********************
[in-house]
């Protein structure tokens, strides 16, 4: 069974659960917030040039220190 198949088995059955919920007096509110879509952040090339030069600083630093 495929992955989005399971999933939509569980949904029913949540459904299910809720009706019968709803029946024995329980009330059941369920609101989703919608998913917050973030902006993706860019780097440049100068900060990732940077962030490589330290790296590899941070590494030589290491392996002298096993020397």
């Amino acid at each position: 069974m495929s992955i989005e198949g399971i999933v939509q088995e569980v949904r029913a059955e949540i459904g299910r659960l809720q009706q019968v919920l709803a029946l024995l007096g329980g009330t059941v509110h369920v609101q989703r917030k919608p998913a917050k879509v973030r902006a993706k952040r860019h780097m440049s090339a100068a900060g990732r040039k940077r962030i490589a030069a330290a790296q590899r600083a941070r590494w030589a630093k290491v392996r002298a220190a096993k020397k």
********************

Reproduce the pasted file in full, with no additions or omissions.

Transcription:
[in-house]
């Protein structure tokens, strides 16, 4: 069974659960917030040039220190 198949088995059955919920007096509110879509952040090339030069600083630093 495929992955989005399971999933939509569980949904029913949540459904299910809720009706019968709803029946024995329980009330059941369920609101989703919608998913917050973030902006993706860019780097440049100068900060990732940077962030490589330290790296590899941070590494030589290491392996002298096993020397």
């Amino acid at each position: 069974m495929s992955i989005e198949g399971i999933v939509q088995e569980v949904r029913a059955e949540i459904g299910r659960l809720q009706q019968v919920l709803a029946l024995l007096g329980g009330t059941v509110h369920v609101q989703r917030k919608p998913a917050k879509v973030r902006a993706k952040r860019h780097m440049s090339a100068a900060g990732r040039k940077r962030i490589a030069a330290a790296q590899r600083a941070r590494w030589a630093k290491v392996r002298a220190a096993k020397k």